- Scott Burnside, NHL
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It's easy to identify possible trade targets by searching the list of potential free agents. But it's a little bit more difficult to decipher the attractiveness of those players who still have time on their existing contracts. With the salary cap set to go down to $64.3 million next season from this year's prorated $70.2 million, obtaining a player with another year on their deal can be either a burdensome risk that outweighs the short-term value of acquiring the player or provides some stability moving into the offseason. Here's a look at some top-end players who have another year left on their deals and who could be in play this week:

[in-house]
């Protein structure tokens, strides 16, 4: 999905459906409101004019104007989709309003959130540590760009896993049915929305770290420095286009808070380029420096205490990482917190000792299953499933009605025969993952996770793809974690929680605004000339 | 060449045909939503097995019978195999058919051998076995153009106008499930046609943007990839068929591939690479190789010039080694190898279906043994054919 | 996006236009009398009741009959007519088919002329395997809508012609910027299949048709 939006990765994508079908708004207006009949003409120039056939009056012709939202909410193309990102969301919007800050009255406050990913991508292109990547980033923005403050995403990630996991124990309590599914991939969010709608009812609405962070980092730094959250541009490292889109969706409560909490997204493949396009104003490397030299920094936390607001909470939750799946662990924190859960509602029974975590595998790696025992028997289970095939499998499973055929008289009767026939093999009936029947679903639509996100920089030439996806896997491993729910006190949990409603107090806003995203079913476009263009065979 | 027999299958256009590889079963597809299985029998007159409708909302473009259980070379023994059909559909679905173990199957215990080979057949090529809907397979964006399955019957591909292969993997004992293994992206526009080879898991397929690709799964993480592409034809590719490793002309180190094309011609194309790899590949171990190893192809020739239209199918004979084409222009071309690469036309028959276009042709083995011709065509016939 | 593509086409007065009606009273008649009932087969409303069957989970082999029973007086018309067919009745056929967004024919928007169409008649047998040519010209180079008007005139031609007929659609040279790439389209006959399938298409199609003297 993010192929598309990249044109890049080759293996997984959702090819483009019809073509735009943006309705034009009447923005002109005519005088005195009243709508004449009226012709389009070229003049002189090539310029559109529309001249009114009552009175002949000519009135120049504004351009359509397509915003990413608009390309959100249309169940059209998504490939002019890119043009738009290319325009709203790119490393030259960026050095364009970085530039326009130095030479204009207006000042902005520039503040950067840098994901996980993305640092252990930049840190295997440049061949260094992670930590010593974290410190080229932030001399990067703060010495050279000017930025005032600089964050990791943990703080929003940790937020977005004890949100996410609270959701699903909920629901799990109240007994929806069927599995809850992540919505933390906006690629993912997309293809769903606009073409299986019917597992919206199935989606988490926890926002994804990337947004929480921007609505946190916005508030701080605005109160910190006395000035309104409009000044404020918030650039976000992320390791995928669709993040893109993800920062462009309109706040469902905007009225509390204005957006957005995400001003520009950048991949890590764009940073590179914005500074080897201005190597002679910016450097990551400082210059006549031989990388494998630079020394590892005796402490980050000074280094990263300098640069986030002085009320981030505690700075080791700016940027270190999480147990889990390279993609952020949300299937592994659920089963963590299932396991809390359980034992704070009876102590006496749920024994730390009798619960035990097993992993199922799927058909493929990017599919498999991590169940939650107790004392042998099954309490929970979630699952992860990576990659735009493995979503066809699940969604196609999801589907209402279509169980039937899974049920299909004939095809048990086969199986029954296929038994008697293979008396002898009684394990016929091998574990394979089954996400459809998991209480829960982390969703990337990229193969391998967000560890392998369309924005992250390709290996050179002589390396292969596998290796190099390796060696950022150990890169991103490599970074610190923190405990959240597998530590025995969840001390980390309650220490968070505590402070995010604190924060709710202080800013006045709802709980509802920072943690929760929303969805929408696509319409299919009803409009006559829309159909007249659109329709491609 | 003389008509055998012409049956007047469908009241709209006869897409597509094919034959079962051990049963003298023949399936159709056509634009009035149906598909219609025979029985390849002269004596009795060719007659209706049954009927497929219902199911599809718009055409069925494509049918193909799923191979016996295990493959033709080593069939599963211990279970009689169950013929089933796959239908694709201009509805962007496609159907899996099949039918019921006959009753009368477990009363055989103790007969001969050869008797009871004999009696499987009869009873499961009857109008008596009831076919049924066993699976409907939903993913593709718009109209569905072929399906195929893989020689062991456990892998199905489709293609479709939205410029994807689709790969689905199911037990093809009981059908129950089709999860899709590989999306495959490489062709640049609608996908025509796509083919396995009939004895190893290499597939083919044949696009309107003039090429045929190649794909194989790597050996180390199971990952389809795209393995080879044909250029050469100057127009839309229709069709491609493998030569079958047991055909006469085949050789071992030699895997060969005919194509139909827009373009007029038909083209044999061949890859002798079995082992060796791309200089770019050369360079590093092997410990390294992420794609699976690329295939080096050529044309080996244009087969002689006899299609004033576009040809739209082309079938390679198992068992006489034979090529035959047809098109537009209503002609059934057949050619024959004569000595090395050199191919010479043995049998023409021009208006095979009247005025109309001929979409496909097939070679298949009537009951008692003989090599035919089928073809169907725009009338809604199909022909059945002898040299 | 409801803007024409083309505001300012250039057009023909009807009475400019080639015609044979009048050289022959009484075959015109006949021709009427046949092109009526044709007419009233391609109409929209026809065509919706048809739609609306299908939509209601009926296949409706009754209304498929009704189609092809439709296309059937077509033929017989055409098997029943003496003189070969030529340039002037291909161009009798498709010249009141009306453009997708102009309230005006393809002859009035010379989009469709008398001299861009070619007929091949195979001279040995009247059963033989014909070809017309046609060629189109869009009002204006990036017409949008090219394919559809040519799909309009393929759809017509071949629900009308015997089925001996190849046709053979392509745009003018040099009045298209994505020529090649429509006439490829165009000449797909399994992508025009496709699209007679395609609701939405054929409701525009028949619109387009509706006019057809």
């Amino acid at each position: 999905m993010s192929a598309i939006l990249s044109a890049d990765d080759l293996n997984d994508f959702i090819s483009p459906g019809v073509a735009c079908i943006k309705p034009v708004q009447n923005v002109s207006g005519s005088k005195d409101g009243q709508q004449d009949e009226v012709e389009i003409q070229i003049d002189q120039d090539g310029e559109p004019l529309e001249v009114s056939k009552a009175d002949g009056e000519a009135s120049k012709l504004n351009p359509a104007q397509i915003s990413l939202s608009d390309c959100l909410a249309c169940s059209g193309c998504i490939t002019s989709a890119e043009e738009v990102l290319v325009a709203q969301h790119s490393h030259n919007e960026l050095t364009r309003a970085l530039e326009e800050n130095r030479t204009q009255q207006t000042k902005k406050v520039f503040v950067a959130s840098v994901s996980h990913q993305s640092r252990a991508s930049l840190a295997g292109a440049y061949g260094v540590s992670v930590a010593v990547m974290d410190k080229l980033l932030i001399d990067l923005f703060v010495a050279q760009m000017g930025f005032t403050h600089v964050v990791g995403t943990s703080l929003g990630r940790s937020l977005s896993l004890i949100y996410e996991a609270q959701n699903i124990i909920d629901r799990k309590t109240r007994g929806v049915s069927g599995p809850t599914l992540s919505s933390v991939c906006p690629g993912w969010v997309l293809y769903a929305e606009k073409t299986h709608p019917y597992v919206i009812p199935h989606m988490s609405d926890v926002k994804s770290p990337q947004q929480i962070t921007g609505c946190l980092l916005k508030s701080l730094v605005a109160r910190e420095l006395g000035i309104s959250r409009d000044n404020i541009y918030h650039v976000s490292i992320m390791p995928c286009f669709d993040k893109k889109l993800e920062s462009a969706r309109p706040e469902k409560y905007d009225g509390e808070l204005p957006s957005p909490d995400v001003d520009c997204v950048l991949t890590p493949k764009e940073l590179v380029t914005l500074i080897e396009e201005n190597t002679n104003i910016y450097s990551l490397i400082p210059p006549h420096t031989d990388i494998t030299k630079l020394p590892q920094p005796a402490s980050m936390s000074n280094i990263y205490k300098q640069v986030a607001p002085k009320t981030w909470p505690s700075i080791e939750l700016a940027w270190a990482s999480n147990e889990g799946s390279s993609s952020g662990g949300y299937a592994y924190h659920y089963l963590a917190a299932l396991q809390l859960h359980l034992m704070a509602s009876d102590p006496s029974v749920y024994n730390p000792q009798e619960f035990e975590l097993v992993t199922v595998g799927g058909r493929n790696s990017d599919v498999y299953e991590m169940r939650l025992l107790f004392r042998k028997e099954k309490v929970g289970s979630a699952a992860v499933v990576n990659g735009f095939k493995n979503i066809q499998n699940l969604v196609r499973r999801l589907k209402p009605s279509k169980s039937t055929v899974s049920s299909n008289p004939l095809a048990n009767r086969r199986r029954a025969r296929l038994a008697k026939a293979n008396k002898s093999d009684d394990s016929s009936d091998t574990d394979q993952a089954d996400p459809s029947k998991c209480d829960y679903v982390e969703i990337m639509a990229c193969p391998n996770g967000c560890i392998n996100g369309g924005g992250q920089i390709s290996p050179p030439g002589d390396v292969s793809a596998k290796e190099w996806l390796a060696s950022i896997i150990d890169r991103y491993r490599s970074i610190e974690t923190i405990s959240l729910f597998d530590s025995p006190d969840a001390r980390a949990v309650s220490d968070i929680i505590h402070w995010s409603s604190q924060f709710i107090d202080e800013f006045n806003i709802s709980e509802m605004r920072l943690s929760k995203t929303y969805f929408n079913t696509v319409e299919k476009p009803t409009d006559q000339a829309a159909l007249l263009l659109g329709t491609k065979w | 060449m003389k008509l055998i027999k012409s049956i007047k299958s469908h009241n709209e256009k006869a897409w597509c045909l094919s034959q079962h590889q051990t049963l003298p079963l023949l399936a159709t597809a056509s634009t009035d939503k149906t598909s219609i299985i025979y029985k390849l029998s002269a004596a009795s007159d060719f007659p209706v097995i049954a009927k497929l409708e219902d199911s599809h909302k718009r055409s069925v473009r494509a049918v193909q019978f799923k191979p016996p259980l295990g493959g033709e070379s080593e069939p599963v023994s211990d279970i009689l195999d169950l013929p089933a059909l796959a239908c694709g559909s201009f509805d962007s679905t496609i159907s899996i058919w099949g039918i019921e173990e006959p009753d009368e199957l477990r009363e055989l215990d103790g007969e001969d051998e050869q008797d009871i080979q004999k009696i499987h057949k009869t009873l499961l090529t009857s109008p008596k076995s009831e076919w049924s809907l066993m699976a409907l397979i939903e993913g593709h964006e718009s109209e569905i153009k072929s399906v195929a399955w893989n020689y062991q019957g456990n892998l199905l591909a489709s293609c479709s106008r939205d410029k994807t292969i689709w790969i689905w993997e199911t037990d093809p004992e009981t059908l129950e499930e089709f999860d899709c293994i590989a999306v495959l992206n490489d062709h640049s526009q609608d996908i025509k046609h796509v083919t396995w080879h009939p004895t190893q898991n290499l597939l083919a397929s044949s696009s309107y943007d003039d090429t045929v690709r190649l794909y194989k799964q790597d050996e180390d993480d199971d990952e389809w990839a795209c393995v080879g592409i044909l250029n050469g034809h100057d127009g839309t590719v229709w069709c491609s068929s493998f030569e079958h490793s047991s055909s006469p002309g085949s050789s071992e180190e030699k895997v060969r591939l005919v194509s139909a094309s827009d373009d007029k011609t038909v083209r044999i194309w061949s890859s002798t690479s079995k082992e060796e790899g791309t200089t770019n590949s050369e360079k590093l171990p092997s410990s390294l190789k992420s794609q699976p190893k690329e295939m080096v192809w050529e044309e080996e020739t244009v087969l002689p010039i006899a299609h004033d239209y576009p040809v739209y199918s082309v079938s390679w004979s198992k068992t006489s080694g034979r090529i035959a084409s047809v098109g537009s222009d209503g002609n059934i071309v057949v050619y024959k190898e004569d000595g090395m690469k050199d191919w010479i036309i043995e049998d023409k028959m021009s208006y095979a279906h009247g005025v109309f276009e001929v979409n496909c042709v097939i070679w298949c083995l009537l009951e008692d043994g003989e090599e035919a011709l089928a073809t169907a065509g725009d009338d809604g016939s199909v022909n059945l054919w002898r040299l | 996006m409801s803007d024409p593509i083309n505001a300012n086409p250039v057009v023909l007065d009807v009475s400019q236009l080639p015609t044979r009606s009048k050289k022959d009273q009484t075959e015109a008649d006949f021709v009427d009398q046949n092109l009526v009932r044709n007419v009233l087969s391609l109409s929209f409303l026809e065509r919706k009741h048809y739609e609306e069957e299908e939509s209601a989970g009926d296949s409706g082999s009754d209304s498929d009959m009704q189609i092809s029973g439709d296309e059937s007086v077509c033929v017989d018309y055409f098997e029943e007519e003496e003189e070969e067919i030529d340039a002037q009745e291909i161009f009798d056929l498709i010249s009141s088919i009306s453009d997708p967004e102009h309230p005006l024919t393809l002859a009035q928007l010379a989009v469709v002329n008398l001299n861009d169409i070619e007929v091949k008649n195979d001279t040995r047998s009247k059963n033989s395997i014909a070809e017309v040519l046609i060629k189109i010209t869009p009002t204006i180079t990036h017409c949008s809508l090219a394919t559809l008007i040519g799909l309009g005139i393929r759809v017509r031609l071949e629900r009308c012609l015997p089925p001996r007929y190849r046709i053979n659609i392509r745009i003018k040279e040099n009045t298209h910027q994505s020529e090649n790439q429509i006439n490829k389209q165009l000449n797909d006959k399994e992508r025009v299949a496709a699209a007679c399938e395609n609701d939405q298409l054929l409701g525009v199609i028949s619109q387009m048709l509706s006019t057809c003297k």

Thomas Vanek, Buffalo Sabres Vanek is injured but it was interesting to hear him talk about his future with the team during the weekend. Vanek, who has one year left on his contract at a $7.142 million cap hit (his actual salary is a more manageable $6.4 million), seemed less than thrilled at the prospect of sticking around if the underachieving Sabres are going into rebuild mode. Vanek is a top-end talent offensively (he has a team-best 33 points in 28 games) but, on a team that has consistently lacked leadership in recent years and hasn't won a playoff round since 2007, he certainly hasn't made a dent in that department. GM Darcy Regier would no doubt be looking for a significant return in terms of a first-round pick and collection of top prospects if the Sabres decide to go this route. Vanek does not possess any restrictions on his contract that would prevent Regier from moving him if the deal was right.